Why does one suffer from back pain at the office or from working remotely?
How do we fix the problem?
Here are some good tips!
The chair and back pain at work
For me, this is not an office chair.
No adjustments can be made and it comprises a hard seat and a hard backrest.
If you can work 6 hours a day, long term, on a chair like this one without getting back pain at your home office, I'll raise my hat to you!
An office chair could look more like this (assuming that the backrest is adjustable). Already, if you have a chair that looks like this one, you are more likely to be able to adjust it to your back.
Ideally, we would want this chair to have:
- a seat that adjusts in height, depth and angle of inclination;
- backrest that can be adjusted in height and tilt, and that is high enough to cover the back well;
- a lumbar curvature of the backrest that follows your own lumbar curvature (ideally, the backrest should fit well with your back). An adjustable curvature can help.
Some vendors have showrooms where you can try the chairs. I often say that chairs are like shoes; it's worth trying them!
Adjust Chair Properly
Then, the chair must be well adjusted to your body. This means:
- Feet firmly supported on the ground (or on a footrest - repose-pieds);
- A space of approximately 2 to 3 fingers between the back of the knee and the chair;
- Well adjusted backrest and lumbar curvature.
Of course, you could also adjust the arm supports, seat tension gauge, and angles of inclination, but let’s keep it simple for the moment.
And What if the Backrest is not Comfortable
If you do not intend (nor have the budget) to replace the chair, you might try to add a cushion behind your back for the time being, and see if this helps to reduce the discomfort on your back. I would recommend you try various different cushions to see which one provides you the most comfort.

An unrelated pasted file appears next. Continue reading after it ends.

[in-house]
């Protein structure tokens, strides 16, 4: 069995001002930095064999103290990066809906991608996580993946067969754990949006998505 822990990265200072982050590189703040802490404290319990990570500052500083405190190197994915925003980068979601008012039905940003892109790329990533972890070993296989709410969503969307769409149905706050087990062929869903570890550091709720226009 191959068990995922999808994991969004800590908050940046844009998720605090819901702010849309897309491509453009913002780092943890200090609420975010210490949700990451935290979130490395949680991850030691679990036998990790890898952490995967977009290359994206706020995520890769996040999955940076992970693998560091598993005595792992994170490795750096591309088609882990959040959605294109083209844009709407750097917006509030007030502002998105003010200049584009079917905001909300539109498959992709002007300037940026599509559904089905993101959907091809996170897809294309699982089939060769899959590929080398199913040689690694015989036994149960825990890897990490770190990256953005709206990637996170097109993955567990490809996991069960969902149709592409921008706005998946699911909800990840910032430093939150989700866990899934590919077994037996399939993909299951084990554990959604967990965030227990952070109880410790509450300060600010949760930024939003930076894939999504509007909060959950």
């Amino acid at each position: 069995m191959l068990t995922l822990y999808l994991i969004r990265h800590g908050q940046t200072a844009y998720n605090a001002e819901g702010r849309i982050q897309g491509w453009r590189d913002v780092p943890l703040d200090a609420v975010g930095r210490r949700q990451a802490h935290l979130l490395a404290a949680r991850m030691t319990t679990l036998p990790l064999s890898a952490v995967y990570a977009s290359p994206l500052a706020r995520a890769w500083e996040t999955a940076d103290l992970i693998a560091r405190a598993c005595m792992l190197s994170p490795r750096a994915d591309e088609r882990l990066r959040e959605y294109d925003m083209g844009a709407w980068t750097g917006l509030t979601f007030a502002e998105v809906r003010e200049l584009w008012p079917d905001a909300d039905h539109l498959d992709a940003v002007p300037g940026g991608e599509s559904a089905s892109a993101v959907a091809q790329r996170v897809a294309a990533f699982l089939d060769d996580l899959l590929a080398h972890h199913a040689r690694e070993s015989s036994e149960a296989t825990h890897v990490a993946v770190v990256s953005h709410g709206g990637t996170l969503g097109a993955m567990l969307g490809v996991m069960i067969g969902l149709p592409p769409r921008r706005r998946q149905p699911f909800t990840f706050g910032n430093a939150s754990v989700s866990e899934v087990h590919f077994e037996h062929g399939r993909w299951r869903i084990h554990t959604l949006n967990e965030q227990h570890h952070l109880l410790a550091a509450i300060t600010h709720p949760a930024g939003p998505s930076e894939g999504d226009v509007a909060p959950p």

Furthermore, some companies, such as Obusforme, also offer backrests that can be placed against your chair’s backrest to improve your back’s comfort.
But beware! Using an Obusforme cushion or backrest will advance the position of your body on the chair. You may then end up with insufficient support on your seat. That is, the space between your knees and the chair may be too large, and may lead to some discomfort. The ideal solution, in my opinion, is still an adjustable office chair, sized just right for you. In doubt, you can consult an ergonomist to help you make your choices.
Work while Sitting-Standing
If the solutions described above are not enough to resolve your back pain at the office, you may want to consider purchasing a height-adjustable desk. Such a desk would allow you to alternate between sitting and standing positions to do office work. According to some publications, sit-stand workstations could help reduce low back pain among workers.
But before considering this purchase, make sure this desk will be useful to you!
It may be difficult to accomplish a task that requires a lot of concentration while standing. And, furthermore, some people have difficulty working while standing for extended periods of time.
It is usually recommended to work in a standing position for periods of approximately 20 to 30 minutes at a time, sometimes more (CCOHS), depending on your personal needs and the recommendations of your health care professional. And to be more comfortable in a standing position, add equipment (footrest, rigid plastic box, etc.) with a height of about 15 cm (about 6 inches) to alternately rest one of your feet (left and right).
The main thing is to change your posture according to your needs.
Move, Move and Move!
The human body is not made to sit 7 hours a day, 5 days a week!
Take breaks, at least 5 to 10 minutes every hour (see more) whenever possible. Take this opportunity to get a coffee, chat with a colleague or do a short housekeeping task if you work from home.
"Yes, but I never think of it"...
The solution: Set an alarm on your phone!
There are also various software programs to help you, such as Workrave.
And keep on doing physical activity! Walking, swimming, cross-country skiing are often good options! Of course, this needs to be validated by your doctor or therapist, if necessary.
If it is approved, go ahead! Let’s take a walk!
And, of course…
This article is not intended to cover all the possibilities that may be encountered in office ergonomics, but simply to give basic information to help you prevent the incidence of pain and injury.
You have more question about back pain at the office? There's nothing like a good consultation with a professional!
Post written by Emmanuel Benoit, Ergonomist, CIRC
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